Usually, when action heroes come back after a hiatus from the screen, the actors in that recurring role brings more baggage with them. Since they are older, they do not move or react as quickly. The fire dissipates. (Evidence: Harrison Ford’s dormant performance as Indiana Jones in the disappointing 2008 sequel, and a large wealth of the cast from The Expendables.) However, in Kiefer Sutherland’s return as Jack Bauer on 24: Live Another Day, the actor is turning in strong work week after week – and almost none of it needs the character’s signature yell. He is not as loud or overbearing as he used to be, but Jack is still one length ahead of the rest of the people hoping to catch him.
For a character who finished last week’s hour running into the U.S. Embassy, guns-a-blazing, Jack is still one of television’s most nuanced and commanding action heroes. He speaks to Lt. Tanner with conviction, sympathizes with the hostages who are trapped in the Embassy’s communications office with him, and is stern and direct with President Heller. He does much of this without raising his voice. As much as Sutherland has been mocked for his forceful yelling and the high quotient of “Dammit!” shouts per episode, he has been just as effective this season by toning down the volume.
While Jack has eased up with the intensity, the fourth episode of 24: Live Another Day is breathless entertainment that breaks ground in all of the subplots without steering too much away from the action inside the Embassy. For a series only giving audiences half of the usual allotted time, things are clicking in place at a terrific pace.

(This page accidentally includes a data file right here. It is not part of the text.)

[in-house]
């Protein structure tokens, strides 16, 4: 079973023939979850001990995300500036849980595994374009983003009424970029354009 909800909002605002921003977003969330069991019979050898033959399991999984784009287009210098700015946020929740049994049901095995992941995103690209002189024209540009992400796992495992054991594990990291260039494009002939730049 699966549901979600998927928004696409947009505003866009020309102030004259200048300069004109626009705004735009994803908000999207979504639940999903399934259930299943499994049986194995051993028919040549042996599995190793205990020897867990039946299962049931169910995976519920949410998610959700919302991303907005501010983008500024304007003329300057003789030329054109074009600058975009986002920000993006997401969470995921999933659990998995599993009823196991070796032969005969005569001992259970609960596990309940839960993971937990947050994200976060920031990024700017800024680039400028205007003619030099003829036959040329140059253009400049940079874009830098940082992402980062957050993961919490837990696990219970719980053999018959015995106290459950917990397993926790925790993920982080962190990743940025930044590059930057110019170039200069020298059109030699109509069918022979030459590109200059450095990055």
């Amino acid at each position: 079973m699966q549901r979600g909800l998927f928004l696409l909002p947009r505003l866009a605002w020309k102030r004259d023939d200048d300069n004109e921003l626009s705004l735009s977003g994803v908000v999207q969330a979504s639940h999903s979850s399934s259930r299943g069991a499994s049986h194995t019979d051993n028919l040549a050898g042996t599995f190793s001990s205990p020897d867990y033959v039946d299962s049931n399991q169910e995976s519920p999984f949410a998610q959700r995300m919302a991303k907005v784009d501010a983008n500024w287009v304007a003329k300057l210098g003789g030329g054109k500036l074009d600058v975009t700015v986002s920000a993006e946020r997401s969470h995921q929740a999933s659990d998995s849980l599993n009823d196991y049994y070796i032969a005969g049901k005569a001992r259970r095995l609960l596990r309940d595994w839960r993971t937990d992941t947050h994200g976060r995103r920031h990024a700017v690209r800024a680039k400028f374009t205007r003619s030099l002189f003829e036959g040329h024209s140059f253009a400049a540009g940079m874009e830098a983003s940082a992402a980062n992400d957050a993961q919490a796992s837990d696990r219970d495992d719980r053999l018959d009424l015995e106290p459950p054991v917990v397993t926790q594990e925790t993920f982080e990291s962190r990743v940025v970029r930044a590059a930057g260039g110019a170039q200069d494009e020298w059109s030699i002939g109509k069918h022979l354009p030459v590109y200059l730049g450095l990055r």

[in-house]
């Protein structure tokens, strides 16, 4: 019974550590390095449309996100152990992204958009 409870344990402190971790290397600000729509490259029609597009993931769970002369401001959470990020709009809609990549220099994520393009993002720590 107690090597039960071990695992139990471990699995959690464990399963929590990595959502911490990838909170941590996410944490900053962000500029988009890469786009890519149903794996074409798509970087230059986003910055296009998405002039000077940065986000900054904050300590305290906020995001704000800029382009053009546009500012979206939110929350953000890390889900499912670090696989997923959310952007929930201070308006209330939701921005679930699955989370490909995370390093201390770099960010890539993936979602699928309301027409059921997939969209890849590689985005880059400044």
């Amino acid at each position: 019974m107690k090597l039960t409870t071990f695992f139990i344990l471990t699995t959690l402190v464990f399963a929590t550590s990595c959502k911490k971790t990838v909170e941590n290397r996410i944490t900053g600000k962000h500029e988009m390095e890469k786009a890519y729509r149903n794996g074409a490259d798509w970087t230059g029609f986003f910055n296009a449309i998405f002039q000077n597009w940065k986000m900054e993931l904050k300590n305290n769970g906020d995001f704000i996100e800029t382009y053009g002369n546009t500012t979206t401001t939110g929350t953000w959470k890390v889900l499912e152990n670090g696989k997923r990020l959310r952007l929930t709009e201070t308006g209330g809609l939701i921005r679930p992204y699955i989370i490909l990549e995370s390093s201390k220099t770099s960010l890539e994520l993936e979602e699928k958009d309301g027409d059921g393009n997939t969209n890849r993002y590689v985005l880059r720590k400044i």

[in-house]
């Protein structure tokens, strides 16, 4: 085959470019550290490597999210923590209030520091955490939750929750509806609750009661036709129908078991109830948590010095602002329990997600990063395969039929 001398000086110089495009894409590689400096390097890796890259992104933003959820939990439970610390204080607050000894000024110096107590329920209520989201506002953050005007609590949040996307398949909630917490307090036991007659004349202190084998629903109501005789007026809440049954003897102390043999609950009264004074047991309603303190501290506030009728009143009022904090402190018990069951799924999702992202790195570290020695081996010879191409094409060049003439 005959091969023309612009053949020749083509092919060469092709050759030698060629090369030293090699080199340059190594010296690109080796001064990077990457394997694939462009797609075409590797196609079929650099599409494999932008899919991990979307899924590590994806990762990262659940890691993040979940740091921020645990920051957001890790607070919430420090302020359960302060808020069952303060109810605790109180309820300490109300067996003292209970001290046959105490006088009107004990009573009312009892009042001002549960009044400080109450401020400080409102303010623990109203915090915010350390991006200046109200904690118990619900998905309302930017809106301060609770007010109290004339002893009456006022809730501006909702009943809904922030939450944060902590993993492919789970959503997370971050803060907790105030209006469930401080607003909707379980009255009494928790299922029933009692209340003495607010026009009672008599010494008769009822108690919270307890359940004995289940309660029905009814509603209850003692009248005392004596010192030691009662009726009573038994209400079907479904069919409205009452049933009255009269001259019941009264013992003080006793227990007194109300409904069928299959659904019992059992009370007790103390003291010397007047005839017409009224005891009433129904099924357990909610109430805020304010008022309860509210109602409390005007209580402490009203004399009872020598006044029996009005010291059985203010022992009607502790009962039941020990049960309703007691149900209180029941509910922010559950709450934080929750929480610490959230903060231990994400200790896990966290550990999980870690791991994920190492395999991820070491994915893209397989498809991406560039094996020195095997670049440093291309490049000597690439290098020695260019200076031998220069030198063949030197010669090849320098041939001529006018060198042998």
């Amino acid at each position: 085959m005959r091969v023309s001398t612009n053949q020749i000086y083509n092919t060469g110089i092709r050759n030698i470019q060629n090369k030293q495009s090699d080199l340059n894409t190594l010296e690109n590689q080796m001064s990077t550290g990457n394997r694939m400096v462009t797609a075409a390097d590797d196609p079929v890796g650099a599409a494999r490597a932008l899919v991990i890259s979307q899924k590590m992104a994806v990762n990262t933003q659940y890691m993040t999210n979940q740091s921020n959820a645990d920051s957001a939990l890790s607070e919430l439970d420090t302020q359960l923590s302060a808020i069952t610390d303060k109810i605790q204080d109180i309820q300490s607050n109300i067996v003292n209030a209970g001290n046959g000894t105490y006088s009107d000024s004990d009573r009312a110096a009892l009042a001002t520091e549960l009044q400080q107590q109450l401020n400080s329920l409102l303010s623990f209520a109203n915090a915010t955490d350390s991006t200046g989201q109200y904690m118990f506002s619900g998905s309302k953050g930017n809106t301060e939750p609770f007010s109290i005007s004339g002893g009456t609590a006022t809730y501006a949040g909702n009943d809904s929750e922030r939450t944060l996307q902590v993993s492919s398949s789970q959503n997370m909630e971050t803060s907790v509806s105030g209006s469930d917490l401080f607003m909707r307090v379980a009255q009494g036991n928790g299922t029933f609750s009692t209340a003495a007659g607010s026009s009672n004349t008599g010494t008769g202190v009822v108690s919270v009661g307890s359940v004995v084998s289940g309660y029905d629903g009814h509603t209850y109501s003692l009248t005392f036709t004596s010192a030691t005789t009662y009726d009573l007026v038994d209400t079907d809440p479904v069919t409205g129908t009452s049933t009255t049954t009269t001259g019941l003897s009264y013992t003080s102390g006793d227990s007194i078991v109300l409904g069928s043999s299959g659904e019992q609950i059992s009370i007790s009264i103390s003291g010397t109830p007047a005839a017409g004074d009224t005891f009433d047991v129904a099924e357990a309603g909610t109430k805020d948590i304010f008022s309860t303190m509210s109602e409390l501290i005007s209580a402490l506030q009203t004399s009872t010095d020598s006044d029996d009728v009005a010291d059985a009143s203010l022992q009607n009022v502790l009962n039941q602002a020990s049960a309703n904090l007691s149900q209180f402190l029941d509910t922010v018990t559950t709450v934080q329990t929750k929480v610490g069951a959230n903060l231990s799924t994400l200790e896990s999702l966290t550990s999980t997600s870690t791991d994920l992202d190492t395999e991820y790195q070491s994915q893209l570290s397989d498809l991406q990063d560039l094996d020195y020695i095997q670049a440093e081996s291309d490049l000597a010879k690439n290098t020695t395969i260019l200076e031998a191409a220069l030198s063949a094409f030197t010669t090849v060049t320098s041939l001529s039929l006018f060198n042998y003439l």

The most thrilling parts of the episode come from the cat-and-mouse antics between Jack and the marines, running alongside Kate and Erik. Jack literally locks himself into a corner to let the flight key data decrypt, leading to a tense stand-off with the troops outside the Embassy’s communications room, which has three hostages inside. Since the decryption is coming along very slowly, we get the chance to check in on other storylines before the troops get the necessary approval to fire on Jack. Atop Sutherland’s work, Mary Lynn Rajskub is also doing a fine job this season, as a more emotionally involved Chloe O’Brian, loyal to Jack’s cause and trying hard to get Adrian on their side.
The most shocking display of violence does not come from Jack’s gun this week, but from another split-second decision. It comes from Michelle Fairley’s Margot Al-Harazi. To get Navid to side with her terrorist plan, she orders a guard to snip off her daughter’s fingers – shown, although bloodless – and have him watch. 24’s villains are usually not subtle, and so far, it is nice to see Fairley munch into some sinister one-liners, although her brutality toward her daughter felt too sudden. Perhaps some muddled family drama will show its face in a later episode.